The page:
Human Genetics

, Volume 97, Issue 3, pp 319–323

The heritability of human longevity: A population-based study of 2872 Danish twin pairs born 1870–1900

  • Anne Maria Herskind
  • Matthew McGue
  • Niels V. Holm
  • Thorkild I. A. Sørensen
  • Bent Harvald
  • James W. Vaupel
Original Investigation

DOI: 10.1007/BF02185763

Cite this article as:
Herskind, A.M., McGue, M., Holm, N.V. et al. Hum Genet (1996) 97: 319. doi:10.1007/BF02185763

Abstract

The aim of this study was to explore, in a large and non-censored twin cohort, the nature (i.e., additive versus non-additive) and magnitude (i.e., heritability) of genetic influences on inter-individual differences in human longevity. The sample comprised all identified and traced non-emigrant like-sex twin pairs born in Denmark during the period 1870–1900 with a zygosity diagnosis and both members of the pairs surviving the age of 15 years. A total of 2872 pairs were included. Age at death was obtained from the Danish Central Person Register, the Danish Cause-of-Death Register and various other registers. The sample was almost non-censored on the date of the last follow-up (May 1, 1994), all but 0.6% had died, leaving a total of 2872 pairs for analysis. Proportions of variance attributable to genetic and environmental factors were assessed from variance-covariance matrices using the structural equation model approach. The most parsimonious explanation of the data was provided by a model that included genetic dominance (non-additive genetic effects caused by interaction within gene loci) and non-shared environmental factors (environmental factors that are individual-specific and not shared in a family). The heritability of longevity was estimated to be 0.26 for males and 0.23 for females. The small sex-difference was caused by a greater impact of non-shared environmental factors in the females. Heritability was found to be constant over the three 10-year birth cohorts included. Thus, longevity seems to be only moderately heritable. The nature of genetic influences on longevity is probably non-additive and environmental influences non-shared. There is no evidence for an impact of shared (family) environment.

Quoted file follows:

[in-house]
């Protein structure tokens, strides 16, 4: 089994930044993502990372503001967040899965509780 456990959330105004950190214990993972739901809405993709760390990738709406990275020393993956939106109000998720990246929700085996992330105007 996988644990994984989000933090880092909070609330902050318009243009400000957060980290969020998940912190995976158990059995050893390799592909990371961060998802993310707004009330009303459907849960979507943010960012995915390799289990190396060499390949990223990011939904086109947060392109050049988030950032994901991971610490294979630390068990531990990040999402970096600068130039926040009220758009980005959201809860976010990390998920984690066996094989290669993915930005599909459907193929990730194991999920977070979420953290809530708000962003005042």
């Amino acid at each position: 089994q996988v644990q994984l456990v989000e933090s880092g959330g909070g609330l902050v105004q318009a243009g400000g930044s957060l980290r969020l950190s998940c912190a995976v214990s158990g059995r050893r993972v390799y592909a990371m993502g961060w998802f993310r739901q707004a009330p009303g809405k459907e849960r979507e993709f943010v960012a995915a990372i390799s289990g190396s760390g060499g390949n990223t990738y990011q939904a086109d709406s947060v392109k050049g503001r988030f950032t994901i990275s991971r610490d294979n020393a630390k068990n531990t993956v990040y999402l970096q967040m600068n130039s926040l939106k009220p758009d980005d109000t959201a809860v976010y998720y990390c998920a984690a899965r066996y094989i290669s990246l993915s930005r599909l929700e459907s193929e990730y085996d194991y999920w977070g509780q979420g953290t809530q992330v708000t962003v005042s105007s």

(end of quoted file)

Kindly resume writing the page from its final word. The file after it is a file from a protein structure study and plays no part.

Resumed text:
Copyright information

© Springer-Verlag 1996

Authors and Affiliations

  • Anne Maria Herskind
    • 1
  • Matthew McGue
    • 2
  • Niels V. Holm
    • 3
  • Thorkild I. A. Sørensen
    • 4
  • Bent Harvald
    • 5
  • James W. Vaupel
    • 1
  1. 1.Centre for Health and Social Policy, Institute of Community HealthOdense UniversityOdense CDenmark
  2. 2.Centre for Twin and Adoption Studies, Department of PsychologyUniversity of MinnesotaMinneapolisUSA
  3. 3.Genetic Epidemiologic Research UnitOdense UniversityOdenseDenmark
  4. 4.Danish Epidemiology Science Centre at the Institute of Preventive MedicineUniversity of CopenhagenCopenhagenDenmark
  5. 5.Odense University Medical SchoolOdenseDenmark